WTF: So Many Questions About Roads, Construction and Other Motorist Issues | WTF | Seven Days | Vermont's Independent Voice

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WTF: So Many Questions About Roads, Construction and Other Motorist Issues


Published November 21, 2018 at 10:00 a.m.
Updated November 21, 2018 at 12:06 p.m.

Hypothetical Pastafarian license
  • Hypothetical Pastafarian license

Consider this week's "Whisky Tango Foxtrot" column the roads and streets review. We often answer readers' questions about puzzling things they've spotted while driving — perhaps a sad reminder of how much time Vermonters spend behind the wheel.

True to form, we've received a plethora of road-related queries recently. So here are some answers that, like highway flaggers signaling traffic to move along, appear in no particular order.

"What's up with those large planters and barricades at intersections around Burlington?"

In 2016, the City of Burlington unveiled its planBTV Walk Bike master plan, which included, among other things, two ambitious goals: "to eliminate traffic-related fatalities and serious injuries by 2026" and "to make walking and biking a viable and enjoyable way to get around town."

To that end, the city undertook several "quick-build" projects that could rapidly and inexpensively test the effectiveness of various approaches to slowing traffic at dangerous intersections, while also making it easier for bikes and pedestrians to cross roads, explained Department of Public Works Director Chapin Spencer.

Some of those traffic-calming devices were installed in 2017, though most were completed this year, including 11 quick-build intersection improvements, as well as 4.2 miles of new bike lanes. Because many of those improvements use temporary barricades such as moveable planters and plastic bollards, Spencer said, this winter, DPW staff will review how well they're working and then decide which ones to make permanent.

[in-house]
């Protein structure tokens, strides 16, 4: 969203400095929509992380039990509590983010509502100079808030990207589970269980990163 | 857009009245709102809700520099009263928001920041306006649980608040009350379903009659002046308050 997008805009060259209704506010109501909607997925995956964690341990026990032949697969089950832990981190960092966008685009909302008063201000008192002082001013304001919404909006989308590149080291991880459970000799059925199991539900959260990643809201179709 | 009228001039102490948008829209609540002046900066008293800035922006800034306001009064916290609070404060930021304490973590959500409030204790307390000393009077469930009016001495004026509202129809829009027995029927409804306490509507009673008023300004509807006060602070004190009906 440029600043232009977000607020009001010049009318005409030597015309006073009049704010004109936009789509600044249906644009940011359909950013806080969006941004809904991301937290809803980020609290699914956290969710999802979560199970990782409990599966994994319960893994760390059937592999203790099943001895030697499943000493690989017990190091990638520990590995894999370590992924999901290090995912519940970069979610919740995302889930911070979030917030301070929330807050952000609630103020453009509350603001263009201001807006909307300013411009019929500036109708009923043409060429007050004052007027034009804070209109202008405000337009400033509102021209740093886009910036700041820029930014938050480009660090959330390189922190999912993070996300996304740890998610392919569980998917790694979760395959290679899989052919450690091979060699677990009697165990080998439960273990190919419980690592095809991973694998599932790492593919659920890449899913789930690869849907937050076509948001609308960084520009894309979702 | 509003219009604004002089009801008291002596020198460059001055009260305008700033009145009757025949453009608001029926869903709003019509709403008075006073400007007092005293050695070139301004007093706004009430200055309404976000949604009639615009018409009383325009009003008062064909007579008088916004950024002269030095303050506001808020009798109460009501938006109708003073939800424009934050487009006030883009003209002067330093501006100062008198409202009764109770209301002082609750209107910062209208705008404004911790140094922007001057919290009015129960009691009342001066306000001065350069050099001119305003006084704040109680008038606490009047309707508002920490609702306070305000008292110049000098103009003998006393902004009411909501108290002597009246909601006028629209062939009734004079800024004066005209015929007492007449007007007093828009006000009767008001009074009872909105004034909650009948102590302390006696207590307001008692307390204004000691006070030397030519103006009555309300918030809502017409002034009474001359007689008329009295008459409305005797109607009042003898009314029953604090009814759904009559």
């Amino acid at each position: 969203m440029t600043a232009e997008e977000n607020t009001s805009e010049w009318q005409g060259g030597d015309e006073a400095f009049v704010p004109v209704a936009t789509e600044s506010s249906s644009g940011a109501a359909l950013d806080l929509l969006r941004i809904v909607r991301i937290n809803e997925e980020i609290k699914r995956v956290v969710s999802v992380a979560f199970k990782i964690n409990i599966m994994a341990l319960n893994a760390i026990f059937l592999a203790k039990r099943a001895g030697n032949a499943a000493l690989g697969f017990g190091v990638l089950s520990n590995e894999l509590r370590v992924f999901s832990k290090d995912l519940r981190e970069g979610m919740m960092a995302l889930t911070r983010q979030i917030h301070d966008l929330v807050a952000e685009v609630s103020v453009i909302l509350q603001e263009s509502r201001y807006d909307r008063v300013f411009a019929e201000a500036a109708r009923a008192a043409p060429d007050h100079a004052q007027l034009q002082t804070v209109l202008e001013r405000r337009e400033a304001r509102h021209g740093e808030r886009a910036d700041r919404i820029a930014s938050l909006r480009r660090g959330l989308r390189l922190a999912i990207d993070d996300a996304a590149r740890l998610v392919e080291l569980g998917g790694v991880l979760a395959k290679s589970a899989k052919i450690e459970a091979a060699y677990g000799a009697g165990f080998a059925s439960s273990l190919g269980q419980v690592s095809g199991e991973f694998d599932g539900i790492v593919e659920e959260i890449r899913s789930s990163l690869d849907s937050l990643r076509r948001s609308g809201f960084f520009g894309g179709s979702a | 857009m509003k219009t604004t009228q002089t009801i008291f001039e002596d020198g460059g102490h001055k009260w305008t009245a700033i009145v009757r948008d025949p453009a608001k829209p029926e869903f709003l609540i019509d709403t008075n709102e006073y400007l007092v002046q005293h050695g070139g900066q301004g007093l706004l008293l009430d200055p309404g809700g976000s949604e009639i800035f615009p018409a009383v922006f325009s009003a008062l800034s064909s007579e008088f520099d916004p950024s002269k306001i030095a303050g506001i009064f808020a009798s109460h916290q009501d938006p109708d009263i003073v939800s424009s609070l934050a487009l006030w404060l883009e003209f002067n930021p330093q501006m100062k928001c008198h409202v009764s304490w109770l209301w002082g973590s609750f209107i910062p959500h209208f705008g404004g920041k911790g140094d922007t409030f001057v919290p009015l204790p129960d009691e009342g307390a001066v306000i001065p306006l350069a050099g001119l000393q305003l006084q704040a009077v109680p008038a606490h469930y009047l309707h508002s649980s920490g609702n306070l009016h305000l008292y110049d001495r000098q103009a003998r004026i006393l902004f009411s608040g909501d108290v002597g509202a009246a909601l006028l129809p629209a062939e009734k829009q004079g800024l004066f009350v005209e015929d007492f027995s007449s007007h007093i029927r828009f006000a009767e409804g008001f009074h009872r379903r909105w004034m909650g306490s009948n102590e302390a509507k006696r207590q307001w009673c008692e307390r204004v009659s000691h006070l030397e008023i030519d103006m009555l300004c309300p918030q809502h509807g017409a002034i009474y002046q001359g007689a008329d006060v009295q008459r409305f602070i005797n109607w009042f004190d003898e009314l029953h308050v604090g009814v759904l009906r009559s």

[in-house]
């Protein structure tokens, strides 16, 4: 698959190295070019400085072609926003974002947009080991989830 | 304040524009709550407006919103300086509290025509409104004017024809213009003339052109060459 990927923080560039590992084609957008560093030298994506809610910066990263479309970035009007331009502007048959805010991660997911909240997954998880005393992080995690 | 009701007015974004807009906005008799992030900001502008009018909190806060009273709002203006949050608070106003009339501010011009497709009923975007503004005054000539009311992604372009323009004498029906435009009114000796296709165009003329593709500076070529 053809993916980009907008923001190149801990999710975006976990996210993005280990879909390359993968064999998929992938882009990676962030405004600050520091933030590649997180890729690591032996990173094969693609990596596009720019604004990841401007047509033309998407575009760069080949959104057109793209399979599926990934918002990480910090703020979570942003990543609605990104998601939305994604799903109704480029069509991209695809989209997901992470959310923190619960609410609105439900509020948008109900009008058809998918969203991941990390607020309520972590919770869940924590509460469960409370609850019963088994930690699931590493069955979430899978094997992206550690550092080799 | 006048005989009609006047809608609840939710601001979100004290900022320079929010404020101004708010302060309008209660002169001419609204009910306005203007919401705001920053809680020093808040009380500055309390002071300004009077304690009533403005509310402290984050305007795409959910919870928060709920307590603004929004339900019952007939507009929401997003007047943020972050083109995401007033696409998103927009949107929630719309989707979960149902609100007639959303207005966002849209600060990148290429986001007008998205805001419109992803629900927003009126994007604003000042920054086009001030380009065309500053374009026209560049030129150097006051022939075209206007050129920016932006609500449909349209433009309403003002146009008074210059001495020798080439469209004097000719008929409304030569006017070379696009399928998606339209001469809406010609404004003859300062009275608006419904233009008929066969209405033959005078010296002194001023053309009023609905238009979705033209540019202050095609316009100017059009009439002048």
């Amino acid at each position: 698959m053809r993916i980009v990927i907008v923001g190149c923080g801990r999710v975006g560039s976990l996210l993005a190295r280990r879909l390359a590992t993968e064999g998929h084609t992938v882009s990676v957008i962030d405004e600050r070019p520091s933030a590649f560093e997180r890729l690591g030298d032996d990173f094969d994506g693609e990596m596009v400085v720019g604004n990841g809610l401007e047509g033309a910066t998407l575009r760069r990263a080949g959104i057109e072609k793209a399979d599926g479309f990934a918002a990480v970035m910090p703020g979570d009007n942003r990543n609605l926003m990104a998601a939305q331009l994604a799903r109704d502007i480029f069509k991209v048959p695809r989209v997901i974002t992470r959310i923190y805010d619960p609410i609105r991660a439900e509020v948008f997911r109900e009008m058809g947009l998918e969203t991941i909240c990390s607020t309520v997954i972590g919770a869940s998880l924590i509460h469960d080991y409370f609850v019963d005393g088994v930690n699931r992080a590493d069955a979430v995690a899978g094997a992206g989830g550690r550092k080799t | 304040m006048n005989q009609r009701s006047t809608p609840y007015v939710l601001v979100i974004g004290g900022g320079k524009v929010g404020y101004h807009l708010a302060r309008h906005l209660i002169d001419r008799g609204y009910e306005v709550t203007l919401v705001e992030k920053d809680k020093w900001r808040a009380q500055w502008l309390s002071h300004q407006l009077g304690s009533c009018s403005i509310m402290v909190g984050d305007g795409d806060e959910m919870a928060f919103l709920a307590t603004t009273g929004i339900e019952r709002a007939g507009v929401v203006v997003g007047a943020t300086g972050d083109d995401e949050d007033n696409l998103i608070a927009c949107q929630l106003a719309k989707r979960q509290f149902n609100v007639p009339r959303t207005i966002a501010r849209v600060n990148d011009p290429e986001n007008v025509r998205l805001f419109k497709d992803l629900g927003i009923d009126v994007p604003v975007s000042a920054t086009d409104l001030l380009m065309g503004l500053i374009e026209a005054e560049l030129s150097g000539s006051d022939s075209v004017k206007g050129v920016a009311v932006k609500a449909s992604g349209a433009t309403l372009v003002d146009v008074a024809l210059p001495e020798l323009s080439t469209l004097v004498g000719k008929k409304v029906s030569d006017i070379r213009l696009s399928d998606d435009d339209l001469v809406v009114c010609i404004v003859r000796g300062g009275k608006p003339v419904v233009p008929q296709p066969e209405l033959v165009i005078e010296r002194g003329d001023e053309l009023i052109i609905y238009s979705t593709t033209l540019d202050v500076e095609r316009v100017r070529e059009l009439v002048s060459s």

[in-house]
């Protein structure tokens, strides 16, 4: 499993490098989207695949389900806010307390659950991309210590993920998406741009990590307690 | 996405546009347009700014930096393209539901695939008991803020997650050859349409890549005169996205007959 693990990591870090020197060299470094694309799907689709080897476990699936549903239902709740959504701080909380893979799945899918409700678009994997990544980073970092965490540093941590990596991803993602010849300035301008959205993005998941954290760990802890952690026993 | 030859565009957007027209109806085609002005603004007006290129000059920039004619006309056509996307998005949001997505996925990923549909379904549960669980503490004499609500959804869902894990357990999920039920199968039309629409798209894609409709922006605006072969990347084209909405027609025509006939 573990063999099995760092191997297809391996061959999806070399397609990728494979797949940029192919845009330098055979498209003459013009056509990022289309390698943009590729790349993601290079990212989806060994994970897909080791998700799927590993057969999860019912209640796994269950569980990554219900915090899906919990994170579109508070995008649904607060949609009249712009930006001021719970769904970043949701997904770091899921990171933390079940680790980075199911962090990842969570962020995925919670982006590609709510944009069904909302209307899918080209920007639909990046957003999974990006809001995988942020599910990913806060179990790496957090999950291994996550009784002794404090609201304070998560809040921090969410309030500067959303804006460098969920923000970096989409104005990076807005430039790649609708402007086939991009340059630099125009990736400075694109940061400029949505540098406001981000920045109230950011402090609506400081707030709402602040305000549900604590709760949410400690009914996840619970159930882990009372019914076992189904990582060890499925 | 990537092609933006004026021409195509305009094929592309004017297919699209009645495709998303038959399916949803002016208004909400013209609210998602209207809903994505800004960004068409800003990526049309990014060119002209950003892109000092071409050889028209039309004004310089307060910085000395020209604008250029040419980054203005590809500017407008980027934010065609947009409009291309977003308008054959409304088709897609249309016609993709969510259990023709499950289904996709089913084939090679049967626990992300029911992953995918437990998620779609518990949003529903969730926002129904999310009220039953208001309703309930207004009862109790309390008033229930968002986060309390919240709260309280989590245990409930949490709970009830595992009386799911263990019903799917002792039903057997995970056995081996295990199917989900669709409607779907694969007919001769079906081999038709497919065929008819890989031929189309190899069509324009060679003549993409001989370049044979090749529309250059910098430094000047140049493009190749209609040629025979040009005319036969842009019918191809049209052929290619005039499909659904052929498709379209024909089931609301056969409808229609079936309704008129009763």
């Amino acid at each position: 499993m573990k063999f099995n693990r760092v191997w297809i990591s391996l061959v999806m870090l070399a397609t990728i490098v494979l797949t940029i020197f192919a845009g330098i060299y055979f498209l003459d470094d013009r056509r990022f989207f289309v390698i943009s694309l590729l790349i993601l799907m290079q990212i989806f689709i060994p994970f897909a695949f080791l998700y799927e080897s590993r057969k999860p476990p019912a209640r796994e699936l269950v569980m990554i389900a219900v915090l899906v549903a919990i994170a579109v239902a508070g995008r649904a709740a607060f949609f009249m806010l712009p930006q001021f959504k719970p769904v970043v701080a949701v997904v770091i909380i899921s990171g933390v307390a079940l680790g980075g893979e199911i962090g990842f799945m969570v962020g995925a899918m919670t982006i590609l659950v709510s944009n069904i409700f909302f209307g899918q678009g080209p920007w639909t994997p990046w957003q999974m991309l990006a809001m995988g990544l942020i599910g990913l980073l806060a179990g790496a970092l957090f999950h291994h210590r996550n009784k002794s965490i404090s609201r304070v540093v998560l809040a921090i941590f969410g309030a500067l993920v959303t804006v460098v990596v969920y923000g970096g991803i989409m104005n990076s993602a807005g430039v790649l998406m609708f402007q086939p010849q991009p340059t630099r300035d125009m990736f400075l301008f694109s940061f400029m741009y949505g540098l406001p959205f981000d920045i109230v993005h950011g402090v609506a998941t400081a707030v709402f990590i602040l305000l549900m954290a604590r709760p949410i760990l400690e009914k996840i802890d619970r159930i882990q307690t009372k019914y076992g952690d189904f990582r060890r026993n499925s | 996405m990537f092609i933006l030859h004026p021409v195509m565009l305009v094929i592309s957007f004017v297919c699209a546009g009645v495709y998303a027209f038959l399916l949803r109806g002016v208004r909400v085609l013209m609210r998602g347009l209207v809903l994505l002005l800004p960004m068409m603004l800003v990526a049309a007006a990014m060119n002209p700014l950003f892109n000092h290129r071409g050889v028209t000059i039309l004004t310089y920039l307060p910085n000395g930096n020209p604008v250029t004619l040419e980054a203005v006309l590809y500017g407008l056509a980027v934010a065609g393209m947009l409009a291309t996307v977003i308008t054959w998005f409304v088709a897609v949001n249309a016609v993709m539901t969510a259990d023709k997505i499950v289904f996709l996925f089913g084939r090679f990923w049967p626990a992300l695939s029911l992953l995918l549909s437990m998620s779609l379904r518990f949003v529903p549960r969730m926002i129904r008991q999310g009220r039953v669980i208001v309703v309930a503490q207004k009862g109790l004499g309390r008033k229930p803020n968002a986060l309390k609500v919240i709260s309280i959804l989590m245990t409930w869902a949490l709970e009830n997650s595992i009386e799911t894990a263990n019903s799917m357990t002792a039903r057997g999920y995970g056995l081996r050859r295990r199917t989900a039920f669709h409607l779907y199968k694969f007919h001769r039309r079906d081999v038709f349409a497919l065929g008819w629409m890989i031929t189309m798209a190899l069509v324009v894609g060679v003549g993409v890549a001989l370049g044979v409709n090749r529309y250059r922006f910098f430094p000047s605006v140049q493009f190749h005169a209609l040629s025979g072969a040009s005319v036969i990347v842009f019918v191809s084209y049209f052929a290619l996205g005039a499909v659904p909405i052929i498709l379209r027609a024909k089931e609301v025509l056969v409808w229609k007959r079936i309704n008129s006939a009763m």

By the way, if you're wondering how well the city's plows are navigating those tighter corners, Seven Days spoke to Spencer on the morning of the first snowstorm of the season. He was happy to report that, aside from a couple of sidewalk plow breakdowns, his crews were handling them just fine.

"We have the most talented plow team in the state," he boasted. "We've got to plow around a very dense urban environment, and our team is second to none."

"What's all the construction about on St. Paul Street in Burlington?"

Perhaps a more accurate question is, What's going on under that street? As the DPW director explained, St. Paul is part of the first stage of Burlington's Great Streets Initiative, which involves "very significant" upgrades to the street's above-ground and below-ground infrastructure. When completed, it'll include new stormwater drains, rain gardens, buried utilities, widened sidewalks, granite curbs and so-called "silva cells." The latter are nifty devices that help absorb stormwater runoff and allow trees to grow better in an urban environment.